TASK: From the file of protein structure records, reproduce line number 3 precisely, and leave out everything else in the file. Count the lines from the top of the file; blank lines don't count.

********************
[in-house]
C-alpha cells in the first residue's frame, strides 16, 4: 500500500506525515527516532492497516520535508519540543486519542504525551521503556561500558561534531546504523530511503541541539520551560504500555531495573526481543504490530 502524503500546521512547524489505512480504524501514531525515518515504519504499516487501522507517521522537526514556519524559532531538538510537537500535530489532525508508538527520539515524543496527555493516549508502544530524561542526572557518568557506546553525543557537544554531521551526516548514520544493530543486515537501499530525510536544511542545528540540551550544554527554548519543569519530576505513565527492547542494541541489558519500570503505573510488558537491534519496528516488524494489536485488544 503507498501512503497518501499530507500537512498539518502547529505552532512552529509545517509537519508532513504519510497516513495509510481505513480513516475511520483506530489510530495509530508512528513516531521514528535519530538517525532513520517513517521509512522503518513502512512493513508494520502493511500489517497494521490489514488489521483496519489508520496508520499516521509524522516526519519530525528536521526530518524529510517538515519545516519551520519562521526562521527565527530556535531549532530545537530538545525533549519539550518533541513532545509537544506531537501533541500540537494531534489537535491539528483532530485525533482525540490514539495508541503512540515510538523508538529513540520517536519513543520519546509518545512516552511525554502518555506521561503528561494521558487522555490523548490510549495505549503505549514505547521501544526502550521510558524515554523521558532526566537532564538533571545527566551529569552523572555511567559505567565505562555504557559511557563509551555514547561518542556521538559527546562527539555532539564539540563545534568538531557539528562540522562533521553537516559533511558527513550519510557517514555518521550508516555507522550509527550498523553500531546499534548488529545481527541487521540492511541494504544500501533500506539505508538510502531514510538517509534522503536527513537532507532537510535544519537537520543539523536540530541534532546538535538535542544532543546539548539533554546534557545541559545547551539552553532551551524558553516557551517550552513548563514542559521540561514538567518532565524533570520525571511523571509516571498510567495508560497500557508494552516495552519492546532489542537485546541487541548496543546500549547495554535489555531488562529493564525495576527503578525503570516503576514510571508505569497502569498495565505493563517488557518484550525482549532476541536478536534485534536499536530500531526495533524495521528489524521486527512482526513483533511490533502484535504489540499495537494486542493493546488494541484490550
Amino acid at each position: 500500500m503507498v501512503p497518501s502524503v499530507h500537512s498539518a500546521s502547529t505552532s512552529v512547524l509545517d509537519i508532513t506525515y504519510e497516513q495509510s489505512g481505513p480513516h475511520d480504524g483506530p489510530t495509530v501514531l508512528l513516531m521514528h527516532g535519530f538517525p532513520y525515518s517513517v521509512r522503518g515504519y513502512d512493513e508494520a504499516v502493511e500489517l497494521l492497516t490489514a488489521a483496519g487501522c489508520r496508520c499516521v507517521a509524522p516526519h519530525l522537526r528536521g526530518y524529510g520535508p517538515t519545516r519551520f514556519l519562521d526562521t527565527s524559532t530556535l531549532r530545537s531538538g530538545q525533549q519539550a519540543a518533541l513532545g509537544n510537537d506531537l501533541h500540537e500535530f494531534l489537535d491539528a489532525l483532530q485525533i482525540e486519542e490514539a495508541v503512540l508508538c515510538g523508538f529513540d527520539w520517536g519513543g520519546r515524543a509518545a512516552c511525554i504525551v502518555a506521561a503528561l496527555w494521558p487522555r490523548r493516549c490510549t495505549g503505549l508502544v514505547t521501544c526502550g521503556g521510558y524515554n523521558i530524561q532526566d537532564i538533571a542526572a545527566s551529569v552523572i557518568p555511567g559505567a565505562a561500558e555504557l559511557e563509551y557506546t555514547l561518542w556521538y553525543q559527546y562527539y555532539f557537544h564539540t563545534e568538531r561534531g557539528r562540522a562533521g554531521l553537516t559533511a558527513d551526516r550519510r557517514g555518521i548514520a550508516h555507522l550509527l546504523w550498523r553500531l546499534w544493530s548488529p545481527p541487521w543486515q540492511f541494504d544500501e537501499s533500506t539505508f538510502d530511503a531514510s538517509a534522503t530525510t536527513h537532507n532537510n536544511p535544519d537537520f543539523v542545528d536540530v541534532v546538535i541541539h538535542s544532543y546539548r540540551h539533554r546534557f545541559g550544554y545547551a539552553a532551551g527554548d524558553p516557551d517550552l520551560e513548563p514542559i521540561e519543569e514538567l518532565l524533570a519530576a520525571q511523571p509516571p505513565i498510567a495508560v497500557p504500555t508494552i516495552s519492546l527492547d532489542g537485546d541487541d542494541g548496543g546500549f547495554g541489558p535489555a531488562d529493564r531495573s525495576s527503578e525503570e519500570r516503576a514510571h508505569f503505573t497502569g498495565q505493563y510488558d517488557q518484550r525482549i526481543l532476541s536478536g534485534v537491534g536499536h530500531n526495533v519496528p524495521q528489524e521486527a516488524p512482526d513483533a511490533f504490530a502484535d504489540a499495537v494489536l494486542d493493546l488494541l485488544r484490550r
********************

Amino acid at each position: 500500500m503507498v501512503p497518501s502524503v499530507h500537512s498539518a500546521s502547529t505552532s512552529v512547524l509545517d509537519i508532513t506525515y504519510e497516513q495509510s489505512g481505513p480513516h475511520d480504524g483506530p489510530t495509530v501514531l508512528l513516531m521514528h527516532g535519530f538517525p532513520y525515518s517513517v521509512r522503518g515504519y513502512d512493513e508494520a504499516v502493511e500489517l497494521l492497516t490489514a488489521a483496519g487501522c489508520r496508520c499516521v507517521a509524522p516526519h519530525l522537526r528536521g526530518y524529510g520535508p517538515t519545516r519551520f514556519l519562521d526562521t527565527s524559532t530556535l531549532r530545537s531538538g530538545q525533549q519539550a519540543a518533541l513532545g509537544n510537537d506531537l501533541h500540537e500535530f494531534l489537535d491539528a489532525l483532530q485525533i482525540e486519542e490514539a495508541v503512540l508508538c515510538g523508538f529513540d527520539w520517536g519513543g520519546r515524543a509518545a512516552c511525554i504525551v502518555a506521561a503528561l496527555w494521558p487522555r490523548r493516549c490510549t495505549g503505549l508502544v514505547t521501544c526502550g521503556g521510558y524515554n523521558i530524561q532526566d537532564i538533571a542526572a545527566s551529569v552523572i557518568p555511567g559505567a565505562a561500558e555504557l559511557e563509551y557506546t555514547l561518542w556521538y553525543q559527546y562527539y555532539f557537544h564539540t563545534e568538531r561534531g557539528r562540522a562533521g554531521l553537516t559533511a558527513d551526516r550519510r557517514g555518521i548514520a550508516h555507522l550509527l546504523w550498523r553500531l546499534w544493530s548488529p545481527p541487521w543486515q540492511f541494504d544500501e537501499s533500506t539505508f538510502d530511503a531514510s538517509a534522503t530525510t536527513h537532507n532537510n536544511p535544519d537537520f543539523v542545528d536540530v541534532v546538535i541541539h538535542s544532543y546539548r540540551h539533554r546534557f545541559g550544554y545547551a539552553a532551551g527554548d524558553p516557551d517550552l520551560e513548563p514542559i521540561e519543569e514538567l518532565l524533570a519530576a520525571q511523571p509516571p505513565i498510567a495508560v497500557p504500555t508494552i516495552s519492546l527492547d532489542g537485546d541487541d542494541g548496543g546500549f547495554g541489558p535489555a531488562d529493564r531495573s525495576s527503578e525503570e519500570r516503576a514510571h508505569f503505573t497502569g498495565q505493563y510488558d517488557q518484550r525482549i526481543l532476541s536478536g534485534v537491534g536499536h530500531n526495533v519496528p524495521q528489524e521486527a516488524p512482526d513483533a511490533f504490530a502484535d504489540a499495537v494489536l494486542d493493546l488494541l485488544r484490550r